And the slate of celebrity judges is nothing short of outstanding. Williamstown pop sensation Ananda Rose and Williams College stalwart Bernice Lewis are on board, as is Williamstown Theatre Festival artistic director Roger Rees, this year’s Baccalaureate speaker. The latter has the potential to bring a non-deranged, benevolent Simon Cowell vibe to the proceedings, which I think we can all agree is a good thing.
I’m tempted to go all Diddy on everyone and start throwing “Vote or Die” references around, but I won’t. If you’re in the area, you should check it out.
Associate Director of Admissions Gina Coleman ’90 has created a board game for helping students with college admissions.
According to Coleman, children who attend private schools have an edge because, early on, they are “grilled about standardized testing” and “have recruiters from all different schools come in.”
She said private-school students are well aware that they have to provide teacher and guidance counselor recommendations and that they must create a personal essay when applying to colleges and universities.
“They’re savvy to the fact that some schools don’t require standardized testing and other schools do,” said Coleman. “They’re much more savvy about early decision, early action, regular decision, rolling admission.”
Coleman created “Quest for College” with the county’s rural public-school students in mind.
“A lot of (ninth-grade) kids in public schools don’t realized that we’re looking, starting now,” she said. In addition, “A lot of public-school students don’t realize that the things that they do outside the class have a great impact on the college process and how they fare in the college admissions process.”
“The game itself is something of a progression,” said Mark W. Robertson, assistant director of admission at Williams. “You start with joining your first club, your first PSAT, up through studying for the (SAT) test, improving, taking honors classes and an AP class perhaps later your junior or senior year.”
Color me skeptical. How many high schoolers would actually spend time playing this board game? More thorough, honest and free information is wonderful, but a board game just seems unlikely to do much good precisely because it will not be much played. How many, say, Mount Greylock Regional High School students are going to troop to the college councilor’s office during their free period and play a few rounds? Then again, my daughters love Monopoly!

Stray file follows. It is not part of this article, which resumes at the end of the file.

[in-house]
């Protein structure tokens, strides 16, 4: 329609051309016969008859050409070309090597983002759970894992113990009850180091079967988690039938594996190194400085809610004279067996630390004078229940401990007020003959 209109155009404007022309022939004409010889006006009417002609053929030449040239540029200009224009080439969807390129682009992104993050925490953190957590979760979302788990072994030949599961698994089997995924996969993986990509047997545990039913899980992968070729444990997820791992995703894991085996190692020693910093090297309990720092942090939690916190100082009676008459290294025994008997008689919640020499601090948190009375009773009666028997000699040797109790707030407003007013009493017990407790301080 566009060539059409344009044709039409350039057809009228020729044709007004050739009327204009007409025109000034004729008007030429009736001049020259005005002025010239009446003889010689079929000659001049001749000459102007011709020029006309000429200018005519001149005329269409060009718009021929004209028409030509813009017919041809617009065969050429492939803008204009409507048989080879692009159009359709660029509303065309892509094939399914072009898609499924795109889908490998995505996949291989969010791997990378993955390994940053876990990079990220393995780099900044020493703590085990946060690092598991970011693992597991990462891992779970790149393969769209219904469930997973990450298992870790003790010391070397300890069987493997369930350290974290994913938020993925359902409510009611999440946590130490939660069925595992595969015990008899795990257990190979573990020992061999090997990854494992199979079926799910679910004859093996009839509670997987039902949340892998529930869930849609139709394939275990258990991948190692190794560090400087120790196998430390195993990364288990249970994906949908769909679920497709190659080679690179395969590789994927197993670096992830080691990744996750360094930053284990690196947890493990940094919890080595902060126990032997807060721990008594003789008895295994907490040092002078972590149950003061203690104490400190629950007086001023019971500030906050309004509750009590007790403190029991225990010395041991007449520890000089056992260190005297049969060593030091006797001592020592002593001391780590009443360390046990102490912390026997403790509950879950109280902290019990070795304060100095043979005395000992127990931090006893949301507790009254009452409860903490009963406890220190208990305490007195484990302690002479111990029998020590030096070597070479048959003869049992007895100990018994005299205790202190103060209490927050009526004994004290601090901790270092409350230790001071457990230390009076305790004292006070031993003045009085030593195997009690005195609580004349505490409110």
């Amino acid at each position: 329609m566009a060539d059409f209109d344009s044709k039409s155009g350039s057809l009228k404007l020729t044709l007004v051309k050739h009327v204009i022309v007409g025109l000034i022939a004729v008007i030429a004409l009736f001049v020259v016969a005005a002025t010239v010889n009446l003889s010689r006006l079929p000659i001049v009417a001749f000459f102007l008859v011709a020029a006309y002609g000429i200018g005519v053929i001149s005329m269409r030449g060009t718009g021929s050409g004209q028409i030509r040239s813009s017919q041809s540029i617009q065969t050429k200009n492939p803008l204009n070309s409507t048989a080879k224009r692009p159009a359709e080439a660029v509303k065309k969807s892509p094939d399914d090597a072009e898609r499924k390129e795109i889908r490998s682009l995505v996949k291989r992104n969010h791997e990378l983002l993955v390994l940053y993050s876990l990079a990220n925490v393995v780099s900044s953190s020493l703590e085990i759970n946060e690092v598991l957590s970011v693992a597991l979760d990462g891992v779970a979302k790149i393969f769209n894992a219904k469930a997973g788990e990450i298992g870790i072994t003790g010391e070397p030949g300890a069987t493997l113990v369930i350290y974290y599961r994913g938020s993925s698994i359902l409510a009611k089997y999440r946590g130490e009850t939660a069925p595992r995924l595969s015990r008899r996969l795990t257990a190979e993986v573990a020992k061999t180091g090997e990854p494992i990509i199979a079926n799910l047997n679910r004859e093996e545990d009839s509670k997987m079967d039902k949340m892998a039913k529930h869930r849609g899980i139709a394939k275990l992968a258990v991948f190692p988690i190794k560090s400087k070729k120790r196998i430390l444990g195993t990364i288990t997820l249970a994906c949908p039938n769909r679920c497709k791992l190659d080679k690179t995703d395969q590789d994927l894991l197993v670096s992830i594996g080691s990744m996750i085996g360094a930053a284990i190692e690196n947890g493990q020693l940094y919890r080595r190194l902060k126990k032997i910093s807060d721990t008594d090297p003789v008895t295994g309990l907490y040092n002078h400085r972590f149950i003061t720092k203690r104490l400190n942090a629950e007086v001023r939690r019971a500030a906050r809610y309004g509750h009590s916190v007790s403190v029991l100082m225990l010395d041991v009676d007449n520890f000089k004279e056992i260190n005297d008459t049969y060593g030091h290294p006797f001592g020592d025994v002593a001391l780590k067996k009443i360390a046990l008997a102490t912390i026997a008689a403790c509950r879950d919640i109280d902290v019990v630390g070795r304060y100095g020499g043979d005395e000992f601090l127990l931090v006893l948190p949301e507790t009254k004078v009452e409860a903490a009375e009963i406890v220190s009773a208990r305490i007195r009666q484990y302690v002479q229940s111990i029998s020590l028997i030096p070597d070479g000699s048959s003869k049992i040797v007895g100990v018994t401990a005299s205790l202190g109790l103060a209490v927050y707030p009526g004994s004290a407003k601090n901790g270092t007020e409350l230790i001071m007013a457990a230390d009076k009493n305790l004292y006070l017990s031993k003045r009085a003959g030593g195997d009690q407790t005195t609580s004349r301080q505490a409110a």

Better would be Coleman with a blog, a place where she could make her thoughts and insights on the admissions process available to all, rich and poor, rural and urban. If you really want to break down the advantages that applicants from places like Phillips Exeter have, you should start by providing, on-line, all the key tips that Coleman knows so well. She could even lead a group blog with other admissions officers like Roberston ’02.
Eph athlete recruits get a lot of attention (much of it negative) here at Ephblog, so it’s nice to see a story about a big-time athletic recruit (ranked one of the top ten basketball seniors in Delaware — granted, that is Delaware and not California) who will likely contribute to campus in a number of ways beyond success on the hardwood.
It was with sudden sadness and shock that I came across the news of Aidan’s passing:
Words escape me, as does the futility of words.
In the middle of our Monday morning staff meeting, I had been looking for Rachel Barenblat’s exact words,
“I know how difficult that is for me as an outsider to each situation; I can only marvel at how difficult it must be for you as a parent.”
and I quickly came, again, to Sam’s words,
“Never have I felt a pain so deep, a hurt so overwhelming. That is how it should be, I suppose, when a child dies. But that is not the only thing in my mind…”
In this moment, I am amazed at the pain in my own head, the sudden disorientation and cognitive dissonance, the rush of my mind to many other things, events, happinesses, and profound losses.
What must it be like for Sam?
I can only return to litany, to reciting the Kaddish, and the hope, that all our thoughts and prayers now be with Sam, with Maureen, and with their family.
An anonymous Eph was kind enough to send a copy of the recent article from Harpers & Queen on Bethany McLean ’92. Alas, I can’t find it on-line. But there are always fun comments on the web.